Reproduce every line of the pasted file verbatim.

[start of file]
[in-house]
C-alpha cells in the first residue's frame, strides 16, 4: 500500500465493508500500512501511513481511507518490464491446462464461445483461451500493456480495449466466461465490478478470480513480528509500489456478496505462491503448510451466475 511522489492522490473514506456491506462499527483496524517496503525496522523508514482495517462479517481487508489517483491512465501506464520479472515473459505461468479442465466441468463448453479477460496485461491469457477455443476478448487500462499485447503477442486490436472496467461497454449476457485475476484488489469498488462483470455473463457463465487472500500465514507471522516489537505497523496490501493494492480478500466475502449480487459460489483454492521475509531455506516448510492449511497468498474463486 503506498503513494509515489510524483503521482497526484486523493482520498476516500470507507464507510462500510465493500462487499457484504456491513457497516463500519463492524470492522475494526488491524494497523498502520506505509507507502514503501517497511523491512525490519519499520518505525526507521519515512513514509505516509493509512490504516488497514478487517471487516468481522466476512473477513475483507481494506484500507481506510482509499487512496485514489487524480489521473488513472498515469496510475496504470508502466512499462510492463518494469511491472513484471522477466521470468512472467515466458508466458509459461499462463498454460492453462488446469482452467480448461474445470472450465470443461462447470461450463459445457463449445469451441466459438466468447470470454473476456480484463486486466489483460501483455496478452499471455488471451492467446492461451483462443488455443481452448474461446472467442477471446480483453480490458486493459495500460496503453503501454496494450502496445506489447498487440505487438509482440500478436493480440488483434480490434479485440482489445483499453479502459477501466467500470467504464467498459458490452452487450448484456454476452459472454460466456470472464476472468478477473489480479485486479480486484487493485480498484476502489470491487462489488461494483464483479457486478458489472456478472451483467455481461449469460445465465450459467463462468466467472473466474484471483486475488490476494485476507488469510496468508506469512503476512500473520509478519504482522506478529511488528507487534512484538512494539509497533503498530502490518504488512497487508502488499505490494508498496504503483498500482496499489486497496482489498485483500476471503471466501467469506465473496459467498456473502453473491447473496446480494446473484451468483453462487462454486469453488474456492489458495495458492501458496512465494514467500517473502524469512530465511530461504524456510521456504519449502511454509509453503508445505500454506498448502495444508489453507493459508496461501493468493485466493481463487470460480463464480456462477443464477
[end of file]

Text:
[in-house]
C-alpha cells in the first residue's frame, strides 16, 4: 500500500465493508500500512501511513481511507518490464491446462464461445483461451500493456480495449466466461465490478478470480513480528509500489456478496505462491503448510451466475 511522489492522490473514506456491506462499527483496524517496503525496522523508514482495517462479517481487508489517483491512465501506464520479472515473459505461468479442465466441468463448453479477460496485461491469457477455443476478448487500462499485447503477442486490436472496467461497454449476457485475476484488489469498488462483470455473463457463465487472500500465514507471522516489537505497523496490501493494492480478500466475502449480487459460489483454492521475509531455506516448510492449511497468498474463486 503506498503513494509515489510524483503521482497526484486523493482520498476516500470507507464507510462500510465493500462487499457484504456491513457497516463500519463492524470492522475494526488491524494497523498502520506505509507507502514503501517497511523491512525490519519499520518505525526507521519515512513514509505516509493509512490504516488497514478487517471487516468481522466476512473477513475483507481494506484500507481506510482509499487512496485514489487524480489521473488513472498515469496510475496504470508502466512499462510492463518494469511491472513484471522477466521470468512472467515466458508466458509459461499462463498454460492453462488446469482452467480448461474445470472450465470443461462447470461450463459445457463449445469451441466459438466468447470470454473476456480484463486486466489483460501483455496478452499471455488471451492467446492461451483462443488455443481452448474461446472467442477471446480483453480490458486493459495500460496503453503501454496494450502496445506489447498487440505487438509482440500478436493480440488483434480490434479485440482489445483499453479502459477501466467500470467504464467498459458490452452487450448484456454476452459472454460466456470472464476472468478477473489480479485486479480486484487493485480498484476502489470491487462489488461494483464483479457486478458489472456478472451483467455481461449469460445465465450459467463462468466467472473466474484471483486475488490476494485476507488469510496468508506469512503476512500473520509478519504482522506478529511488528507487534512484538512494539509497533503498530502490518504488512497487508502488499505490494508498496504503483498500482496499489486497496482489498485483500476471503471466501467469506465473496459467498456473502453473491447473496446480494446473484451468483453462487462454486469453488474456492489458495495458492501458496512465494514467500517473502524469512530465511530461504524456510521456504519449502511454509509453503508445505500454506498448502495444508489453507493459508496461501493468493485466493481463487470460480463464480456462477443464477